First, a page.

I really like the background information on your blogs latest update and am inspired with the tent scene. It’s good for either my current project or the next in my opinion.

As I have mentioned to the good surgeon, his dead do look a little healthy for their predicament, but I believe he is sorting this out. As stated, Newline ACW artillery men have hatless figures which can be chopped up for your casualties.

The Speira ACW amputation group would also be useful.

Great stuff as always .

Best wishes,

Chris
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Posted by Minuteman on 27 Sep 2023, 19:29

What a marvellous model! All praise to your Dad for this and, indeed, the other architectural models which form such a big part of the Waterloo in 20mm project.

As so many of us 'Waterloo modellers' will have done, I started out with battles fought around the venerable Airfix 'Waterloo Farmhouse' (and indeed I still have two of them, one built, one still in its box !). And now, we have the 'real thing' in 1/72.

Liam's casualties, surgeons and general gore must represent hours of dedicated work, and undoubtedly will form a point of particular focus in the diorama. Well done indeed.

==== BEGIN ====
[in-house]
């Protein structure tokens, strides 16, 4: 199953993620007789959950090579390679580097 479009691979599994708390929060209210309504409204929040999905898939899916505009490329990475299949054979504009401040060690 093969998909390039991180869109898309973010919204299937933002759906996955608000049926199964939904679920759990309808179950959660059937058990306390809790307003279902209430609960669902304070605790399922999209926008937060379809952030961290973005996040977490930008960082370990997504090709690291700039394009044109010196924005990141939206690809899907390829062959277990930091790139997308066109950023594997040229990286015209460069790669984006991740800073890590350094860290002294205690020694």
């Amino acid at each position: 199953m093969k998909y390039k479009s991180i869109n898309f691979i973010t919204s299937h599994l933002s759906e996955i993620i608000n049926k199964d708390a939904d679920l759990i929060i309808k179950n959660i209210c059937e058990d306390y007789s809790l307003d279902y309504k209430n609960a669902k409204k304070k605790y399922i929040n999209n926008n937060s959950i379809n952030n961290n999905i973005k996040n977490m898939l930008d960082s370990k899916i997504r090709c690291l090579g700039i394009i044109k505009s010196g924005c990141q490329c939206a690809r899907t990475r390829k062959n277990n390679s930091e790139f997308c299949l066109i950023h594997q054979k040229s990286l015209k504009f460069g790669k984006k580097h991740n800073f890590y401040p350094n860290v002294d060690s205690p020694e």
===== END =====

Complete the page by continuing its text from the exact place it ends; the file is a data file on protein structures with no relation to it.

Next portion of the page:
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Minuteman  United Kingdom
 
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Posted by Bessiere on 27 Sep 2023, 21:43

My father would add an "s" when pronouncing the name though I was told his maternal grandparents name was Bessiere. Either way I suppose? I'm very glad to see you back at Benno's and doing a bangup job of updating your blog as well. It was a long of summer of anticipation. I suppose I should add we just had our 7th grandchild delivered on the 22nd.
Cheers,
Bessieres :eh:
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Posted by Bill Slavin on 28 Sep 2023, 13:44